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The Great Old Ones: In Celebration of Our Tree Elders

Photograph from the 1917 “The National Parks Portfolio” (via Internet Archive Book Images)

Trees are fascinating — if left undisturbed by humans and our axes, they can grow to incredible sizes, and live for thousands of years. Around the world, there are trees that have been growing for a much longer period of time than famed arbors like Methuselah or General Sherman. Some of these beautiful ancients may not look like much — some appear to be mere saplings, compared to the gigantic redwoods.

Pando aspen grove at Fishlake National Forest (photograph by J Zapell/Wikimedia)

Take Pando, for instance, also known as “the Trembling Giant.” Pando is a forest of Quaking Aspens growing near Fish Lake in Utah. Pando, whose name is Latin for “I spread,” is a clonal colony. This means that all the trees in the forest are genetically identical, and are believed to have one combined root system. Pando covers more than 106 acres, and is estimated to weigh in the region of 5,900 tons. More than 40,000 trunks (which look like individual trees) make up the forest, and the roots are believed to be at least 80,000 years old. Yes, 80,000. That’s not a typo. In fact, some scientists challenge this dating, and are trying to confirm their own estimates of Pando’s age, which would push it back to approximately 1,000,000 years old. One million years old.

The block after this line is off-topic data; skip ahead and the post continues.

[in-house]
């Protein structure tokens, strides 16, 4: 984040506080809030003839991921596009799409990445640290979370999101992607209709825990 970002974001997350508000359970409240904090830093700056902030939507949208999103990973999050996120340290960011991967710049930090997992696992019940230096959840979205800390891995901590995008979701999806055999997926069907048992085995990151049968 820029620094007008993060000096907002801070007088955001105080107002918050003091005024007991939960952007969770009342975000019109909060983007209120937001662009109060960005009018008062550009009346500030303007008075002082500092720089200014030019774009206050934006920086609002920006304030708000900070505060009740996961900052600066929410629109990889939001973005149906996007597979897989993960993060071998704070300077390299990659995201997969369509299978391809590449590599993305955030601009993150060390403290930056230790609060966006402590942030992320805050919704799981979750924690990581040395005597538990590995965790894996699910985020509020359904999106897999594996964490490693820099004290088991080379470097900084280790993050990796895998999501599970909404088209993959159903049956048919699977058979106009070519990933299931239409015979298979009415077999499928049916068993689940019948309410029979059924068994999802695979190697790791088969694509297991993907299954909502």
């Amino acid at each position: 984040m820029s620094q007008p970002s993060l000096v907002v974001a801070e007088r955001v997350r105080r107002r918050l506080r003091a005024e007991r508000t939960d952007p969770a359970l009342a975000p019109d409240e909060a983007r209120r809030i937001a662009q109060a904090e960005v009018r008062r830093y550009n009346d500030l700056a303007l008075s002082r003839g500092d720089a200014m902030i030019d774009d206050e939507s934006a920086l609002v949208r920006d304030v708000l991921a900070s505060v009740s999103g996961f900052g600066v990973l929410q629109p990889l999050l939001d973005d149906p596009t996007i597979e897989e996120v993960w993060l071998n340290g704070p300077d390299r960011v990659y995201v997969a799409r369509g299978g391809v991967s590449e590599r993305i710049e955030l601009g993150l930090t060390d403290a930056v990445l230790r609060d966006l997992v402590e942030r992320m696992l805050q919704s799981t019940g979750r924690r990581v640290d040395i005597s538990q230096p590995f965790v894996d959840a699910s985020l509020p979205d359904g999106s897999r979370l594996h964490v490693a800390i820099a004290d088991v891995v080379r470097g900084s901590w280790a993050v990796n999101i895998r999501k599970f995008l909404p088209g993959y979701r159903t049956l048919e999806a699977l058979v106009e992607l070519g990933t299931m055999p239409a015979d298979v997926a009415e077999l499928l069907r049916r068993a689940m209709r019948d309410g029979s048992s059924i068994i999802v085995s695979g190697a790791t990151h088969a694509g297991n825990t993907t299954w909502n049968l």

For perspective’s sake, the Great Pyramid of Giza was begun around 4,500 years ago. The city of Sumer was founded 7,000 years ago. Neanderthals lived and walked alongside Homo Sapiens 250,000 years ago. Pando could be four times older than the first-known Neanderthal fossils.